MLB Analysis: Putting 2011 Attendance in Perspective

Major League Baseball (MLB) sold 73.1 million tickets in 2011. As in past years, the news was mixed and MLB spun it to their advantage. It was better then 2010’s 73 million by 0.5 percent and it’s also the fifth highest attendance mark ever. Unfortunately, its still well south of the record hit in 2007 when they sold 79.5 million tickets and it’s hard to tell if this is an upward trend or a momentary blip. Still, several teams had success at the box office while others, not so much.

The Philadelphia Phillies led baseball in tickets sold with a franchise record 3.68 million and a per-game average of 45,441. The Phillies sold out every home game and that brings their consecutive sell out run to 204 games and counting. It was also the first time ever that they've led baseball in attendance. Right behind the Phillies and leading in the American League were the perennial contenders, the New York Yankees with 3.65 million fans and a 45,107 per-game average.

In addition to the Phillies, three other teams set franchise attendance records. The Milwaukee Brewers made some noise when they traded for Zach Greinke and Shawn Marcum and, with season ticket sales going up shortly after that trade and a successful playoff run in the National League Central, the team sold 3.07 million tickets. The San Francisco Giants, who finished third overall in attendance, set a new franchise record on the heels of their World Series win last year with 3.39 million tickets sold. Joining them were the Giants World Series opponent, the Texas Rangers, who unlike the Giants made the playoffs. Texas sold a record 2.95 million tickets as they fell just short of the three million mark.

The Boston Red Sox, despite their historic collapse in the final month of the season, sold 3.05 million tickets in 2011. That’s the second most ever and they were able to extend their consecutive sell out streak to 712 games. The Los Angeles Angels of Anaheim sold 3.07 million tickets which put them over the three million mark for the ninth straight season. Only the New York Yankees have a similar streak. The Cleveland Indians saw the largest increase in attendance. Their 1.84 million tickets sold were 449,151 more then last years 1.39 million. In all, nine teams went over the three million mark in 2011, which matches the 2010 total. Twenty teams topped the two million mark which is also the same as last year.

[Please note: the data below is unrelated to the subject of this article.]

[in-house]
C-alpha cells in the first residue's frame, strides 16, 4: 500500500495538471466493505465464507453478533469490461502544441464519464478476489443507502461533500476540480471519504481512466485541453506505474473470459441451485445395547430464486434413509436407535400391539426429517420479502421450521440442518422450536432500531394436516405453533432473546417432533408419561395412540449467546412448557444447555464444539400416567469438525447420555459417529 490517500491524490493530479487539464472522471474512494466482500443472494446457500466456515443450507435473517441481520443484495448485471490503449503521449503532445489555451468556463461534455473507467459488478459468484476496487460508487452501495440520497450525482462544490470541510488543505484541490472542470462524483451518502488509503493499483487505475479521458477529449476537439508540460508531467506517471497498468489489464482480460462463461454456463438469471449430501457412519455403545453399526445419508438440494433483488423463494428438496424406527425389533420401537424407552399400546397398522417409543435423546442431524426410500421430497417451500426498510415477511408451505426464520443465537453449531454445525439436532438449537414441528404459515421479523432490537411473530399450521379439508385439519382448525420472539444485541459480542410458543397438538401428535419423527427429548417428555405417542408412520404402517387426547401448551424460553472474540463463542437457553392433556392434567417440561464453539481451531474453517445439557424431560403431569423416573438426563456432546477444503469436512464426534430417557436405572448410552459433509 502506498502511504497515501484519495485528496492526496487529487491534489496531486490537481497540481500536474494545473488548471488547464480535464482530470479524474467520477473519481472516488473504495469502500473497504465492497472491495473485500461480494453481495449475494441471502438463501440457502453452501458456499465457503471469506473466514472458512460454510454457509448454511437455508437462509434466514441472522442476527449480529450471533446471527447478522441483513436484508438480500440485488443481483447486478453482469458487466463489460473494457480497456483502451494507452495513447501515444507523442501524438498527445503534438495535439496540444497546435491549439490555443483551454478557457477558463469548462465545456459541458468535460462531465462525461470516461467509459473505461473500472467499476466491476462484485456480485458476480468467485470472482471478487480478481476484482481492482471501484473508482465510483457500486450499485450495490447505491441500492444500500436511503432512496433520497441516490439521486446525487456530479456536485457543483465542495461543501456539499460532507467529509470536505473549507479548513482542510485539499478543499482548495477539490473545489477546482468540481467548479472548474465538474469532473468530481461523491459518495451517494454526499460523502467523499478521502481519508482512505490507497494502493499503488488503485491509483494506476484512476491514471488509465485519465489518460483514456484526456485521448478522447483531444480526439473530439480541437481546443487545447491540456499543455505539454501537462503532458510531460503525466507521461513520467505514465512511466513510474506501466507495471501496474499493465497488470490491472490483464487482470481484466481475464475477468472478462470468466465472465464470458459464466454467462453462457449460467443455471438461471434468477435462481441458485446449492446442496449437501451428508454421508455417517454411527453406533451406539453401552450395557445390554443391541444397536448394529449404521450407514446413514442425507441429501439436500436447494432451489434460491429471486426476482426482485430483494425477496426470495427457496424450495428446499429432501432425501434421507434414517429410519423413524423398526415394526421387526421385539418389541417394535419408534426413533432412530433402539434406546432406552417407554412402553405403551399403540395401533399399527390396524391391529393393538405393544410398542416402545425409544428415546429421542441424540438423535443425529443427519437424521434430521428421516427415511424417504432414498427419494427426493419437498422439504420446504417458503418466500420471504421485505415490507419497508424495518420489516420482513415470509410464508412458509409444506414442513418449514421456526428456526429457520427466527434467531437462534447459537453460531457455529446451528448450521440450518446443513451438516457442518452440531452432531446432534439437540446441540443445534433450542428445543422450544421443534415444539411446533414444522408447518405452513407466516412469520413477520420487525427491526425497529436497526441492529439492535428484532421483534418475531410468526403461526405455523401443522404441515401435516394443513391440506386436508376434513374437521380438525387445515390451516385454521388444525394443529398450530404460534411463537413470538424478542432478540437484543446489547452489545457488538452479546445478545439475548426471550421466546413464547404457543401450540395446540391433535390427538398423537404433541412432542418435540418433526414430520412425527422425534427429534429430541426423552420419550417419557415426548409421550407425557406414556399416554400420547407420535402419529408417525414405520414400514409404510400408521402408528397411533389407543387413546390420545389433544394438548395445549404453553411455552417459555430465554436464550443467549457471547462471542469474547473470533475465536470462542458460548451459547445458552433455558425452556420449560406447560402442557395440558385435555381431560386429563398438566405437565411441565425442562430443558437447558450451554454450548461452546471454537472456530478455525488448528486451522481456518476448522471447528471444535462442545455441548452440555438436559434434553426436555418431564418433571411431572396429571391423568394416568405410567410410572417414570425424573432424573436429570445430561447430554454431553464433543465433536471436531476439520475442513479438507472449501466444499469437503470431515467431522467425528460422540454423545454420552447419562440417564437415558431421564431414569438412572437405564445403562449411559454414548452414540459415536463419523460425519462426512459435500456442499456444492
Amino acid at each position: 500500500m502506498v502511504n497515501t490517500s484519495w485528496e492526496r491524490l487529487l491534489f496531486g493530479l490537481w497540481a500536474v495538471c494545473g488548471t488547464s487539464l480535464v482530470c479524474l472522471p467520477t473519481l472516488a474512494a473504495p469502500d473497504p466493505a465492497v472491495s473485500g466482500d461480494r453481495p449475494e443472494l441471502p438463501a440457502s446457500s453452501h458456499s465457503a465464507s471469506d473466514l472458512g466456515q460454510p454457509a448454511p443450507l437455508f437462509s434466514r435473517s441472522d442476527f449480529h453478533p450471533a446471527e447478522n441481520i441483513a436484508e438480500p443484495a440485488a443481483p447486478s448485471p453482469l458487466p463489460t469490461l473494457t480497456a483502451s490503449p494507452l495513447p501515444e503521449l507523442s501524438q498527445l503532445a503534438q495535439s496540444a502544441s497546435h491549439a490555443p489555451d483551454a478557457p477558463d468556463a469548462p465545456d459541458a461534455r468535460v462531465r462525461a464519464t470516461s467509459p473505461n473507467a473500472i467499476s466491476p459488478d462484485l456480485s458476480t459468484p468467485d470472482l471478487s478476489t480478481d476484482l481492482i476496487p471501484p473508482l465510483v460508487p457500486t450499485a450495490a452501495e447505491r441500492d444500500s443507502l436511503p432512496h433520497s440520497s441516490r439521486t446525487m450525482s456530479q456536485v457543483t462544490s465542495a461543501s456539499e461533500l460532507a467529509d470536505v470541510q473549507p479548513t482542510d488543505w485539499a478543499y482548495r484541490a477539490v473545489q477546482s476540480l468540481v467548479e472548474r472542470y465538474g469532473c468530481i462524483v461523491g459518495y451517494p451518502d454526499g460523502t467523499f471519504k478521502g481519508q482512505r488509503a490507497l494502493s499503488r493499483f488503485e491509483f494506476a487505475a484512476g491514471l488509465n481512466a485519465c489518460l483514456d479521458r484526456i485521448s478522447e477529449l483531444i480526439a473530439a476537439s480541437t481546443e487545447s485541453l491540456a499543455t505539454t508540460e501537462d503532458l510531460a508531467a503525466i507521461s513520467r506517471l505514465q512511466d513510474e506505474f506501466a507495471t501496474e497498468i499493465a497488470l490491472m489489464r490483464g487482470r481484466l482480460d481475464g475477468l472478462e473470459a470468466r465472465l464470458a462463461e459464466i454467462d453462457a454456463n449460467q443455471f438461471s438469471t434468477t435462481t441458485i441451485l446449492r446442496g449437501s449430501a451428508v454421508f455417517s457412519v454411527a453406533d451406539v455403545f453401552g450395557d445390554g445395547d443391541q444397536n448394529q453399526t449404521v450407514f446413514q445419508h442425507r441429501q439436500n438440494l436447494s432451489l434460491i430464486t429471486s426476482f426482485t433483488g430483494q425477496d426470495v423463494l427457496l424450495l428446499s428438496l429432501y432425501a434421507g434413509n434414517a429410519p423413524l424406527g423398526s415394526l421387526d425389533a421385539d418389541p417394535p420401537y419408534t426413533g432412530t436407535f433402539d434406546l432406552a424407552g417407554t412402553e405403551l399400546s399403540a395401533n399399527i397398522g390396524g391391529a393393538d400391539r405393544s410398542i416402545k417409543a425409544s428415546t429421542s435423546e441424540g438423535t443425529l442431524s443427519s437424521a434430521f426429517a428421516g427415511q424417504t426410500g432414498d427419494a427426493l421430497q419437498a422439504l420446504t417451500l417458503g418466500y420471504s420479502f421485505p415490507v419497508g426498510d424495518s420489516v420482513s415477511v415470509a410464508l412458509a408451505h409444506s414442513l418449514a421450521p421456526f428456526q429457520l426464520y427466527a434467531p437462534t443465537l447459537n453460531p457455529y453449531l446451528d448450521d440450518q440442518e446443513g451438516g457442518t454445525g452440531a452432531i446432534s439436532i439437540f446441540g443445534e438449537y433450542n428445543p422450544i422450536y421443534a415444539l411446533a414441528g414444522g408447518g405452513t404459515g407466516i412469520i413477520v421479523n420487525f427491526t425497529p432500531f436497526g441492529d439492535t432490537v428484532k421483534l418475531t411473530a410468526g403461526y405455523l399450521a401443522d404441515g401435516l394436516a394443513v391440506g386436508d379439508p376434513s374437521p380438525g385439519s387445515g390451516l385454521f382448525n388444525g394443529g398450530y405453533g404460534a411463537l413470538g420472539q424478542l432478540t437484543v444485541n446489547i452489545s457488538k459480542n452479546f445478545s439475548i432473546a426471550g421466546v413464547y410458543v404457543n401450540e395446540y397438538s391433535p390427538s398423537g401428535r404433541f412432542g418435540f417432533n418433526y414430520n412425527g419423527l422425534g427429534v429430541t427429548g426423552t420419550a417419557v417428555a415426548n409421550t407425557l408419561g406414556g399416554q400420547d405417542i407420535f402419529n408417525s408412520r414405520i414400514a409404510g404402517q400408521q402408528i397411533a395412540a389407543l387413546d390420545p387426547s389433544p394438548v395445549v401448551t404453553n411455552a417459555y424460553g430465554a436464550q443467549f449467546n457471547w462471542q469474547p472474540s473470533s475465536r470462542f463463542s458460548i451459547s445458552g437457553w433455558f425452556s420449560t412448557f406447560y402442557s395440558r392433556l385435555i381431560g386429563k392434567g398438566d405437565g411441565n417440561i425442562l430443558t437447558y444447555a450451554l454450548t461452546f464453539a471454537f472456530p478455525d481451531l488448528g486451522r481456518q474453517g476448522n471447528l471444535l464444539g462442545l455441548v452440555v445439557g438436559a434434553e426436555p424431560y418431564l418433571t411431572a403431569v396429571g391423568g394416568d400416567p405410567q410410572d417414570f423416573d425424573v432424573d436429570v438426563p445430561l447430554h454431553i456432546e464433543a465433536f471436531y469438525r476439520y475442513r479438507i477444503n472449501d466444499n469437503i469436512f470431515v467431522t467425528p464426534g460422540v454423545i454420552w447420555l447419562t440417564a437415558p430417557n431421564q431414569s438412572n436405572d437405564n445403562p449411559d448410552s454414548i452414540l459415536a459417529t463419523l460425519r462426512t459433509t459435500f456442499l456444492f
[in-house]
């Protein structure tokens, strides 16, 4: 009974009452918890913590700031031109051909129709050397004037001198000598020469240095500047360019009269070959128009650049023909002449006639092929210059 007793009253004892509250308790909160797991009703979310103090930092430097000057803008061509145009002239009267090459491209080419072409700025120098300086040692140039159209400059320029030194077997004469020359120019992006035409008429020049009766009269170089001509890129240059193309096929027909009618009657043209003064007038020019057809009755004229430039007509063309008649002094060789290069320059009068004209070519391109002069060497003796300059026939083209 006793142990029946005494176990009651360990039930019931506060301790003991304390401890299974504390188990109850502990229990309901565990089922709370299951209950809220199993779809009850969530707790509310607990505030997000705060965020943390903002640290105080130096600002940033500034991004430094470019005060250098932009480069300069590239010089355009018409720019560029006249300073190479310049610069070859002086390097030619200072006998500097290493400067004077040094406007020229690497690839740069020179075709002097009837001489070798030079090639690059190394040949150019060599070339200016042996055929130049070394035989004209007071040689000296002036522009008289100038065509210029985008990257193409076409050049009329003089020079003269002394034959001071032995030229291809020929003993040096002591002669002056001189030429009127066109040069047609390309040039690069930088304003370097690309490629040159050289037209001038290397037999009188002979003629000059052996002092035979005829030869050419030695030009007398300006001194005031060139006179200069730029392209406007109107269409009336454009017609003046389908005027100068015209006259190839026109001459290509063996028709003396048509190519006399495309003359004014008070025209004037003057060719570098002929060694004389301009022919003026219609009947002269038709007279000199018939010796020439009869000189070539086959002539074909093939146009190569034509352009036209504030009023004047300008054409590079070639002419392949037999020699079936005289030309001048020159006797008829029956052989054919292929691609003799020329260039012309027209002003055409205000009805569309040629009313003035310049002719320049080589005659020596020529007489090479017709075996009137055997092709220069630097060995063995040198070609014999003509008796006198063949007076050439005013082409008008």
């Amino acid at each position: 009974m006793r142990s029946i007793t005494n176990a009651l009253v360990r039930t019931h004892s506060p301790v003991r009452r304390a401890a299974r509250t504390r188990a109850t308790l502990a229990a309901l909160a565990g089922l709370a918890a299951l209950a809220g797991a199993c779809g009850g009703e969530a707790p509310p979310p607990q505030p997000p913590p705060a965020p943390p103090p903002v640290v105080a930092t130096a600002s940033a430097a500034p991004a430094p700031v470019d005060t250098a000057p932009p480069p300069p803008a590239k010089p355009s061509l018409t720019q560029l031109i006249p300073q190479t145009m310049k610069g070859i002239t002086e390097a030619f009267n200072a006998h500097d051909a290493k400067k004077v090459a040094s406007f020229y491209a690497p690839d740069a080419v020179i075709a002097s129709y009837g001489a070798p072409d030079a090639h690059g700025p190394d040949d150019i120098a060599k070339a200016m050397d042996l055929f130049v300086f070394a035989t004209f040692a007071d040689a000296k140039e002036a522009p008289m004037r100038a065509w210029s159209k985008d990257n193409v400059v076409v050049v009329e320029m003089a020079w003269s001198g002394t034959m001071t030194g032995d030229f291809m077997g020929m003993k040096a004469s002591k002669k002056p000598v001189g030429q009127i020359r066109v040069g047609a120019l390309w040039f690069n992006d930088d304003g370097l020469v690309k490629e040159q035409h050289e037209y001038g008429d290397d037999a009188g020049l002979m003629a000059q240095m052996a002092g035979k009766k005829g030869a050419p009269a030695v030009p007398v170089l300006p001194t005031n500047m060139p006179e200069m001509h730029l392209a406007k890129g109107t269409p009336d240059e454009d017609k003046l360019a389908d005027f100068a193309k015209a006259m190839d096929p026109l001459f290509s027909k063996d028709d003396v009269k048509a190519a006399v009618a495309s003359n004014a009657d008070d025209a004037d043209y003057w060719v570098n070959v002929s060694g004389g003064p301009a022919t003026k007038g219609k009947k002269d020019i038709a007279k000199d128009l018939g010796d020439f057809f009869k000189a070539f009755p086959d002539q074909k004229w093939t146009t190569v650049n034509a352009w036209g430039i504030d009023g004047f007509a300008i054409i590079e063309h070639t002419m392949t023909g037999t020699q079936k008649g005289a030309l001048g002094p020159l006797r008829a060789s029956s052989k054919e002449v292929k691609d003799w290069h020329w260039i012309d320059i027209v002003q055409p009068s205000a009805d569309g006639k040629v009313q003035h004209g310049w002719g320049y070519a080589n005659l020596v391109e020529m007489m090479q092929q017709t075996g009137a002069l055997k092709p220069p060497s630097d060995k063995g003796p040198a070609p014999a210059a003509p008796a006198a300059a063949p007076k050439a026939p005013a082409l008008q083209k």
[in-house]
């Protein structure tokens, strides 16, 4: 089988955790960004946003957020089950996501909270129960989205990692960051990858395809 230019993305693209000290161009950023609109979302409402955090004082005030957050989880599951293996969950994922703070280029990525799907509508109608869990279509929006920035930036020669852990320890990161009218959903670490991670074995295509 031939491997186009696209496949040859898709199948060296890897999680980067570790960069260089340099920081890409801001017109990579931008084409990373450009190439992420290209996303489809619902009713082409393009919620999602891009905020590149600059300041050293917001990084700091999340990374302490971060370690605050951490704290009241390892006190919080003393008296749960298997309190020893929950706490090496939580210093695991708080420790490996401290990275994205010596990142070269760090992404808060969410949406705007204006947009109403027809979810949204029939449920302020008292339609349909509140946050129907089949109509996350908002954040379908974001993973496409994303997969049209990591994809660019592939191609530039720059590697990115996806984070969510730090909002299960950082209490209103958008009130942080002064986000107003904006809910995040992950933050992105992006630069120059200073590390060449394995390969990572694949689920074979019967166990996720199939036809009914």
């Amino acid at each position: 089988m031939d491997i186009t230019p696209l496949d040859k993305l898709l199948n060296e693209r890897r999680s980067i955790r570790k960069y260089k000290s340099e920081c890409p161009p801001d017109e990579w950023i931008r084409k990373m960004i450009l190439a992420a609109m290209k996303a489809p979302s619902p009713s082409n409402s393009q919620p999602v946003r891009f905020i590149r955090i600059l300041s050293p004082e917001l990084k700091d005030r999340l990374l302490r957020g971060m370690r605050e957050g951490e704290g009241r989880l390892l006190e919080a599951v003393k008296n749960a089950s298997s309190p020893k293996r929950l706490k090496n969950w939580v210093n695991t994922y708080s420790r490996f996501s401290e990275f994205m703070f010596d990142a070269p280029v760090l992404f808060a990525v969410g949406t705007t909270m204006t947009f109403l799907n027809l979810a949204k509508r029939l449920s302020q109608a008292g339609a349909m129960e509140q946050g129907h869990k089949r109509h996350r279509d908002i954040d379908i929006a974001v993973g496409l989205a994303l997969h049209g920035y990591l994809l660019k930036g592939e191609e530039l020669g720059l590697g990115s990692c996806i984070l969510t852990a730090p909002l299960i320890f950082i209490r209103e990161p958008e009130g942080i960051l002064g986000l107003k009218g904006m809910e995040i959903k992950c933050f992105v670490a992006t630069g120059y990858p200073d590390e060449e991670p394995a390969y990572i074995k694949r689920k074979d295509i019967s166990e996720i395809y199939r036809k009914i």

Not everyone was a winner though. The Los Angeles Dodgers saw a steep decline in the number of tickets they sold. The Dodgers were third overall in attendance in 2010 with 3.56 tickets sold but that fell all the way to 2.94 million in 2011 which is their lowest mark since 2000. The Oakland Athletics took over last place in attendance with 1.48 million tickets sold. In second to last, and with the lowest attendance of a playoff team, were the Tampa Bay Rays at 1.53 million. The next worst attendance for a playoff team were the Arizona Diamondbacks who came in at 2.11 million.

For the second year in a row, the Yankees came in first place in road attendance with 33,228 tickets sold per game. Oddly, the Cincinnati Reds came in second with 33,120 tickets sold per game. The worst road team was the Los Angeles Angels of Anaheim, with 26,125 tickets sold per game.

Brian Borawski is a member of SABR's Business of Baseball Committee and writes about the Detroit Tigers at his own website, TigerBlog. He welcomes comments, questions and suggestions via e-mail.

Get more great baseball analysis over at The Hardball Times.


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